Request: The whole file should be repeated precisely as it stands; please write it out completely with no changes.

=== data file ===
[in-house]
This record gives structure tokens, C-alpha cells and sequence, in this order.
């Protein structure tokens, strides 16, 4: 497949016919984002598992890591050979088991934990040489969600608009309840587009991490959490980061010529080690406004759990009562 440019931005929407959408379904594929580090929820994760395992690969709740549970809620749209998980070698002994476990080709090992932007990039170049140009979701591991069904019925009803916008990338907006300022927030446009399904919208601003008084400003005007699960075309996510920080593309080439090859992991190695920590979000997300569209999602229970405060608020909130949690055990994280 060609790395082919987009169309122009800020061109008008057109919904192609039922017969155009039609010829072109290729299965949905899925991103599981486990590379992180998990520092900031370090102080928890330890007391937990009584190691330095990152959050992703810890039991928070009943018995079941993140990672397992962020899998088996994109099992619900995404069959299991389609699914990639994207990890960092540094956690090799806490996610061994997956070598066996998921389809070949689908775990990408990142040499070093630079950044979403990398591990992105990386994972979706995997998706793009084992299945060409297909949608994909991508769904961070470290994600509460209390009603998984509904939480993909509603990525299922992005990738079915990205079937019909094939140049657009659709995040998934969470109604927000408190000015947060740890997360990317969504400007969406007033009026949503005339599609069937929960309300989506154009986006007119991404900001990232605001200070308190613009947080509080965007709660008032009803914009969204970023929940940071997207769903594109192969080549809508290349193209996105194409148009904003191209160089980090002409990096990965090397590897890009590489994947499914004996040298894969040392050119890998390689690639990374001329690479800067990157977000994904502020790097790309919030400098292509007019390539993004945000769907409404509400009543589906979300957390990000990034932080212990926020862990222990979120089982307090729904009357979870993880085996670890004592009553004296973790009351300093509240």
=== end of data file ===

[in-house]
This record gives structure tokens, C-alpha cells and sequence, in this order.
């Protein structure tokens, strides 16, 4: 497949016919984002598992890591050979088991934990040489969600608009309840587009991490959490980061010529080690406004759990009562 440019931005929407959408379904594929580090929820994760395992690969709740549970809620749209998980070698002994476990080709090992932007990039170049140009979701591991069904019925009803916008990338907006300022927030446009399904919208601003008084400003005007699960075309996510920080593309080439090859992991190695920590979000997300569209999602229970405060608020909130949690055990994280 060609790395082919987009169309122009800020061109008008057109919904192609039922017969155009039609010829072109290729299965949905899925991103599981486990590379992180998990520092900031370090102080928890330890007391937990009584190691330095990152959050992703810890039991928070009943018995079941993140990672397992962020899998088996994109099992619900995404069959299991389609699914990639994207990890960092540094956690090799806490996610061994997956070598066996998921389809070949689908775990990408990142040499070093630079950044979403990398591990992105990386994972979706995997998706793009084992299945060409297909949608994909991508769904961070470290994600509460209390009603998984509904939480993909509603990525299922992005990738079915990205079937019909094939140049657009659709995040998934969470109604927000408190000015947060740890997360990317969504400007969406007033009026949503005339599609069937929960309300989506154009986006007119991404900001990232605001200070308190613009947080509080965007709660008032009803914009969204970023929940940071997207769903594109192969080549809508290349193209996105194409148009904003191209160089980090002409990096990965090397590897890009590489994947499914004996040298894969040392050119890998390689690639990374001329690479800067990157977000994904502020790097790309919030400098292509007019390539993004945000769907409404509400009543589906979300957390990000990034932080212990926020862990222990979120089982307090729904009357979870993880085996670890004592009553004296973790009351300093509240």